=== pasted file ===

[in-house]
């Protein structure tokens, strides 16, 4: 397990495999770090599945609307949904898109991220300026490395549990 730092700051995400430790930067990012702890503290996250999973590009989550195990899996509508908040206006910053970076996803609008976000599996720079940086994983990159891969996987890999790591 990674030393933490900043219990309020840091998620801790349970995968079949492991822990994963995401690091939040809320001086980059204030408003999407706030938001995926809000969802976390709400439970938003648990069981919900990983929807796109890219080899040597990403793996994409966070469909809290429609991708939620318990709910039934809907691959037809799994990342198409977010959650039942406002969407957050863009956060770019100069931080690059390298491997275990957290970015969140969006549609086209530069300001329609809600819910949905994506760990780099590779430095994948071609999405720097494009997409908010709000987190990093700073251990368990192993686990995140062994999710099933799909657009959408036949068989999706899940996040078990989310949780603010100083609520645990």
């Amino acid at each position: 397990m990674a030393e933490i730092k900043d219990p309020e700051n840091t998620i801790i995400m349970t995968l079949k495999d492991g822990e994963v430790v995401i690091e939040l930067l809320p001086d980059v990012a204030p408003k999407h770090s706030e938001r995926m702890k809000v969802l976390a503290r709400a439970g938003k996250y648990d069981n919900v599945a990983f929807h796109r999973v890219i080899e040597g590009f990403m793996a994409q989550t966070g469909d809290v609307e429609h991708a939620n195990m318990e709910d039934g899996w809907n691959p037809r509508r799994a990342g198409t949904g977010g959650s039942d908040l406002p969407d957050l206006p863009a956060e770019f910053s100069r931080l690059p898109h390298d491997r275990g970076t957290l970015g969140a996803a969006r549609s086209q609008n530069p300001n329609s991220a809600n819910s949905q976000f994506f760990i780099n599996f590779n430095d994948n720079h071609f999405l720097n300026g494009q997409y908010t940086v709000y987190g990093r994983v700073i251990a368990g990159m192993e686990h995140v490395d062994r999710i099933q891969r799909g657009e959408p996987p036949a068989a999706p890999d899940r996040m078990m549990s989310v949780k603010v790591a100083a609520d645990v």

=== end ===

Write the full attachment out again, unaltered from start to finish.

[in-house]
């Protein structure tokens, strides 16, 4: 397990495999770090599945609307949904898109991220300026490395549990 730092700051995400430790930067990012702890503290996250999973590009989550195990899996509508908040206006910053970076996803609008976000599996720079940086994983990159891969996987890999790591 990674030393933490900043219990309020840091998620801790349970995968079949492991822990994963995401690091939040809320001086980059204030408003999407706030938001995926809000969802976390709400439970938003648990069981919900990983929807796109890219080899040597990403793996994409966070469909809290429609991708939620318990709910039934809907691959037809799994990342198409977010959650039942406002969407957050863009956060770019100069931080690059390298491997275990957290970015969140969006549609086209530069300001329609809600819910949905994506760990780099590779430095994948071609999405720097494009997409908010709000987190990093700073251990368990192993686990995140062994999710099933799909657009959408036949068989999706899940996040078990989310949780603010100083609520645990």
């Amino acid at each position: 397990m990674a030393e933490i730092k900043d219990p309020e700051n840091t998620i801790i995400m349970t995968l079949k495999d492991g822990e994963v430790v995401i690091e939040l930067l809320p001086d980059v990012a204030p408003k999407h770090s706030e938001r995926m702890k809000v969802l976390a503290r709400a439970g938003k996250y648990d069981n919900v599945a990983f929807h796109r999973v890219i080899e040597g590009f990403m793996a994409q989550t966070g469909d809290v609307e429609h991708a939620n195990m318990e709910d039934g899996w809907n691959p037809r509508r799994a990342g198409t949904g977010g959650s039942d908040l406002p969407d957050l206006p863009a956060e770019f910053s100069r931080l690059p898109h390298d491997r275990g970076t957290l970015g969140a996803a969006r549609s086209q609008n530069p300001n329609s991220a809600n819910s949905q976000f994506f760990i780099n599996f590779n430095d994948n720079h071609f999405l720097n300026g494009q997409y908010t940086v709000y987190g990093r994983v700073i251990a368990g990159m192993e686990h995140v490395d062994r999710i099933q891969r799909g657009e959408p996987p036949a068989a999706p890999d899940r996040m078990m549990s989310v949780k603010v790591a100083a609520d645990v």